Earlier on, Jioyeva, claiming foul play by Kokoity, had threatened to proceed with the protests. The change of pace reportedly did not sit well with all her supporters, Ekho Kavkaza reported.
But the embattled region is not quite out of the woods yet. Jioyeva has demanded that her supporters be included in the interim de-facto government now led by de-facto Prime Minister Vadim Brovtsev.
With all revolution-chasers focused on Russia's post-election turmoil, the prospects of a mini-revolution in the neighboring breakaway region of South Ossetia, a Russian protectorate, have gotten little international spotlight. But the enclave that Moscow vowed to love and cherish as a sovereign state after Russia's 2008 war with Georgia is in trouble and things may still get ugly.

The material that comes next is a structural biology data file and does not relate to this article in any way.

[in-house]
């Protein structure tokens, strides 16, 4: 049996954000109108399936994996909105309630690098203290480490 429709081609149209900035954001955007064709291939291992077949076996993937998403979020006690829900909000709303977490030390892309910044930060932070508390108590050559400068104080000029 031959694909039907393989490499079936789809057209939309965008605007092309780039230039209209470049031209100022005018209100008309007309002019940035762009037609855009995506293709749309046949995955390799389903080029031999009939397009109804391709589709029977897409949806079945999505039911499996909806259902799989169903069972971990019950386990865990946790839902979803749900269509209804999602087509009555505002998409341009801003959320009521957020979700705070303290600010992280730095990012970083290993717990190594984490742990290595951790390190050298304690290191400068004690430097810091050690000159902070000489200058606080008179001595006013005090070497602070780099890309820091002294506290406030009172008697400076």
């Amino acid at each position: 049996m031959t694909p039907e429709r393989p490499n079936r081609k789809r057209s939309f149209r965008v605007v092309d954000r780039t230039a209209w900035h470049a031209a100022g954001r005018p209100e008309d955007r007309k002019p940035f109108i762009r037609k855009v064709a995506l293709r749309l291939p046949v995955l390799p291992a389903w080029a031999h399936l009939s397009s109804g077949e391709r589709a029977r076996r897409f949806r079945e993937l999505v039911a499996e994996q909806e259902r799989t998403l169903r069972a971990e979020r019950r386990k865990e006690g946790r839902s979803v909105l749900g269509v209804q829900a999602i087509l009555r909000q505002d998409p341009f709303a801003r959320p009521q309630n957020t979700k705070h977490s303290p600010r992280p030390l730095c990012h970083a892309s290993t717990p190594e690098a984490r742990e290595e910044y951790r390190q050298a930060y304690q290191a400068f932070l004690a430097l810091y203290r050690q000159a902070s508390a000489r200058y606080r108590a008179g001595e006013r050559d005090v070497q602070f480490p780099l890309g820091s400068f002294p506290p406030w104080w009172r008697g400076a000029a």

Faced with calls to step down, the de facto president, Eduard Kokoity, has looked around his cabinet for possible scapegoats and found some. On December 7, he fired several high-ranking officials, including the de facto minister of education and the mayor of the capital, Tskhinvali, as an apparent sop to the protesters. More heads will roll soon, he claimed.
The battle between tycoon Bidzina Ivanishvili and President Mikheil Saakashvili, though, still makes for the main storyline of the season. To catch you up on the latest, Ivanishvili the billionaire seems to have realized that being a cab-driver icon to some Georgians, and a welcome agent of political balance to others is not enough. So, he hired a Washington, DC-based lobbyist.